The producer on Peters’ show is Lauren Witzke, a far-right activist known for promoting the QAnon conspiracy theory. Witzke, who won the Republican primary in Delaware’s 2020 US Senate race but was then soundly defeated by Democrat Chris Coons, has close ties to the white nationalist Groyper movement led by livestreamer Nick Fuentes, who endorsed her campaign. In the aftermath of Hurricane Ian, Witzke speculated that the storm could have been created by “the elites” to punish Florida governor Ron DeSantis for lifting Covid vaccine mandates and “getting rid of child grooming.” (In an emailed response to questions from Mother Jones, Witzke clarified her stance on QAnon, stating, “QAnon was a psyop, but pedophile rings, human trafficking, and the victims of satanic ritual abuse are very real.”)
Only ten days after the insurrection in Washington, DC, on January 16, 2021, Peters opened a channel on Telegram, where he posted his argument that Antifa and Black Lives Matter protesters were behind the attack on the Capitol and that the 2020 election was stolen from Trump. “These people who have unlawfully and illegally inserted themselves into positions of power will be soon eradicated,” he wrote on January 30, 2021. “I am committed to assisting with that exposure.” Over the next two years, he amassed 279,000 followers on the channel. Today, his posts alternate between pandemic conspiracy content (“There was NEVER a virus. It’s a BIOWEAPON!”) and vitriolic rhetoric about Black people. He suggests that Rev. Martin Luther King Jr. was an early member of the global cabal at the center of the QAnon conspiracy theory; that Michelle Obama is secretly transgender; and that “Antifa” and child protective services are in cahoots, “targeting Trump supporters, Christians and Conservatives and stealing their kids for child trafficking!”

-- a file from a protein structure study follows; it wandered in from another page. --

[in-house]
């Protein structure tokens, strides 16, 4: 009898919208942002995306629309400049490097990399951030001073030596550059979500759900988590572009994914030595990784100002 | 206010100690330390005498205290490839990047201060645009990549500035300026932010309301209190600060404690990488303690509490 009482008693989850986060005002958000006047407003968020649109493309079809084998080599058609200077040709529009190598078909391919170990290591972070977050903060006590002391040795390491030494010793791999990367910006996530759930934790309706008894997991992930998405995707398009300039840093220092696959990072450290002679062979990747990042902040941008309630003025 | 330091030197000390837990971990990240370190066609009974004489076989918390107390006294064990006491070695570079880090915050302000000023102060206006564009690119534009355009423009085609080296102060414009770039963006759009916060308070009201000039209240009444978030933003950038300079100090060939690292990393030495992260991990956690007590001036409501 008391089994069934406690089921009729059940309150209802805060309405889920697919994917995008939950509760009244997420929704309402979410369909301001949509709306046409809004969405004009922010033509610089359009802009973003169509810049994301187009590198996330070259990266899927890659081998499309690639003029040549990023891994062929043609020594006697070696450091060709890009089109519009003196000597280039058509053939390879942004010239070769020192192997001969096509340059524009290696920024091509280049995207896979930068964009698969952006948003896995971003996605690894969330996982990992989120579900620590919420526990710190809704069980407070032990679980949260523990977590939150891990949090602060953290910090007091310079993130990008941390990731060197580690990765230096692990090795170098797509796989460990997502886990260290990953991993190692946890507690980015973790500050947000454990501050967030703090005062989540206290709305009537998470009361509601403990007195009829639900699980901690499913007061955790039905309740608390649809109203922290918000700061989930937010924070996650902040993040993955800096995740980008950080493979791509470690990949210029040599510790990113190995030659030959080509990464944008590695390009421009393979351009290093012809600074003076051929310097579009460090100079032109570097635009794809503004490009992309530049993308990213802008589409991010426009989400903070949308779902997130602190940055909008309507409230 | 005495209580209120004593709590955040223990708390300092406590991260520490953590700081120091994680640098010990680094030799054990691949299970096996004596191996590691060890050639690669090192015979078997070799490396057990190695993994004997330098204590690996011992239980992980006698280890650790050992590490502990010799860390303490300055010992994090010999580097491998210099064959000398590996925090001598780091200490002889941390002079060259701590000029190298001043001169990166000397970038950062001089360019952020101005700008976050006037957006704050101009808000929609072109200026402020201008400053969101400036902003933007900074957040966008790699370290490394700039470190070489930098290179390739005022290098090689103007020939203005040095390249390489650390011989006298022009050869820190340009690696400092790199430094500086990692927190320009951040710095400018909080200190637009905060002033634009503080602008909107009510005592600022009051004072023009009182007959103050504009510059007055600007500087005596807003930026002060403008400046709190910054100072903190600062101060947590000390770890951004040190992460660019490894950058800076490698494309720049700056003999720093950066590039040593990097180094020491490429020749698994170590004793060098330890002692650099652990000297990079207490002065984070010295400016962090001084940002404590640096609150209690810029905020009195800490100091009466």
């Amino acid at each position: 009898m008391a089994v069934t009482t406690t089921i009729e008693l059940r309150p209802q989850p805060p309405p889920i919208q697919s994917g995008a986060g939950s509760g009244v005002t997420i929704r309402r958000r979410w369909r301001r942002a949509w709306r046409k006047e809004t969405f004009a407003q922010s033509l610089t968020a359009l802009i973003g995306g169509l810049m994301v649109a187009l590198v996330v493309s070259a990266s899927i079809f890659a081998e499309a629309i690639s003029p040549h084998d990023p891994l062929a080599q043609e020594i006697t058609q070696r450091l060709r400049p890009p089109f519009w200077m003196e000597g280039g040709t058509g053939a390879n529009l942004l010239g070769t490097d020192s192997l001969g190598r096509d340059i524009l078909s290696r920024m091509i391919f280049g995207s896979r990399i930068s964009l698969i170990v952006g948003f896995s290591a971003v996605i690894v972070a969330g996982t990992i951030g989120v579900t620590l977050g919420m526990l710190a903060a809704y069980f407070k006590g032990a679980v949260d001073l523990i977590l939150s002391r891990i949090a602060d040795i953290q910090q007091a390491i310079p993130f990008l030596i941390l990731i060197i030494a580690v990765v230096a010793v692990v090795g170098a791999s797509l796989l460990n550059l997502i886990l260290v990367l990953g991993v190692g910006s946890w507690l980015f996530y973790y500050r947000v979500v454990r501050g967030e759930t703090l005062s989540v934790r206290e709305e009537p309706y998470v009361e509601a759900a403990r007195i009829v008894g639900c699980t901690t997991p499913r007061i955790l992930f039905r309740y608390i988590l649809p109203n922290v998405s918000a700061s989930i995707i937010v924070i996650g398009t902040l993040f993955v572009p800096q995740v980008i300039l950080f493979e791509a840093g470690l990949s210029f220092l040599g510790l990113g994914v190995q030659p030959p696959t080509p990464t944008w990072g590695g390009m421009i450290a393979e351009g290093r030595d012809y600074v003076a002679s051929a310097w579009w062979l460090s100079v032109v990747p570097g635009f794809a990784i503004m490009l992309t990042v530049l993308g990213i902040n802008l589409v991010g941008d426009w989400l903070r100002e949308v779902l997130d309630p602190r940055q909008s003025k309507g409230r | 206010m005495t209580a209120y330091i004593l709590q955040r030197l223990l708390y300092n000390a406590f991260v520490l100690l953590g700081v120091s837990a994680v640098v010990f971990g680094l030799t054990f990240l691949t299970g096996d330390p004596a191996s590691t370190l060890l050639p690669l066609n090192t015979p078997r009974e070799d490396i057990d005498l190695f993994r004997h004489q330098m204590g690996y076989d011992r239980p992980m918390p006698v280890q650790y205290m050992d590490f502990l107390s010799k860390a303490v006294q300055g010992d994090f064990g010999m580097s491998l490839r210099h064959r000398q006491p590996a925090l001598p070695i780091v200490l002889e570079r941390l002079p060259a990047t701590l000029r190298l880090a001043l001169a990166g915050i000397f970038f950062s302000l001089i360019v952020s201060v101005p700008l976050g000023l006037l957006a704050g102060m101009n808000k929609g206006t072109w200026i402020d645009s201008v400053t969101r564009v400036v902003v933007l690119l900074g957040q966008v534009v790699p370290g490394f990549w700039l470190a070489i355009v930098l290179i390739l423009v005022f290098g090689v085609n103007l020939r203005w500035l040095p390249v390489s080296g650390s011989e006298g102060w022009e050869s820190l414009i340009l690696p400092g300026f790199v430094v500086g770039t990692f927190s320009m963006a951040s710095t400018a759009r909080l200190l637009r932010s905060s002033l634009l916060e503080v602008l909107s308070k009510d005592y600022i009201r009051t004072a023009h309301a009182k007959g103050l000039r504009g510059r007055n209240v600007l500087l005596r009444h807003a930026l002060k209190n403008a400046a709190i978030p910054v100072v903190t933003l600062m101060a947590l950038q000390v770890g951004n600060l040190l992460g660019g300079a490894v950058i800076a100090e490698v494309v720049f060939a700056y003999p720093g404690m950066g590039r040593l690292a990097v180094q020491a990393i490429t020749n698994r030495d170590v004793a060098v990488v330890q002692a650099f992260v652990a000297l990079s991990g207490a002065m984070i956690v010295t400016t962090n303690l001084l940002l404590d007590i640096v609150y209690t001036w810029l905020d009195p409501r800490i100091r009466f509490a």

Peters hit his stride in 2022 when in addition to producing his podcast, he got into the documentary business. Before Died Suddenly, he produced These Little Ones, which promotes the QAnon conspiracy theory that a cabal of pedophile elites kidnap children and drink their blood. His other film, Watch the Water, alleges that there is snake venom in the virus that causes Covid. Peters isn’t the first right-wing influencer to dabble in documentaries. As my colleague Eamon Whalen reported, in the last few years, the conservative media outlet the Daily Wire has produced several of them, starring far-right luminaries like Candace Owens and Matt Walsh.
Peters initially aired all three of his films on the far-right video hosting platform Rumble, where his 500,000 followers then gave them a boost by sharing them on Twitter and Facebook. Devin Burghart, executive director of the anti-extremism think tank Institute for Research and Education on Human Rights, notes that previous anti-vaccine documentaries like Plandemic and Vaxxed used Facebook and YouTube to gain followers. Meanwhile, Peters, “has figured out how to use the various new right-wing platforms to develop a buzz around his documentaries, and then introduce them into the mainstream,” Burghart says. “Because he has the kind of reach that he does, he can then use that to circumvent efforts to block him from the bigger platforms.”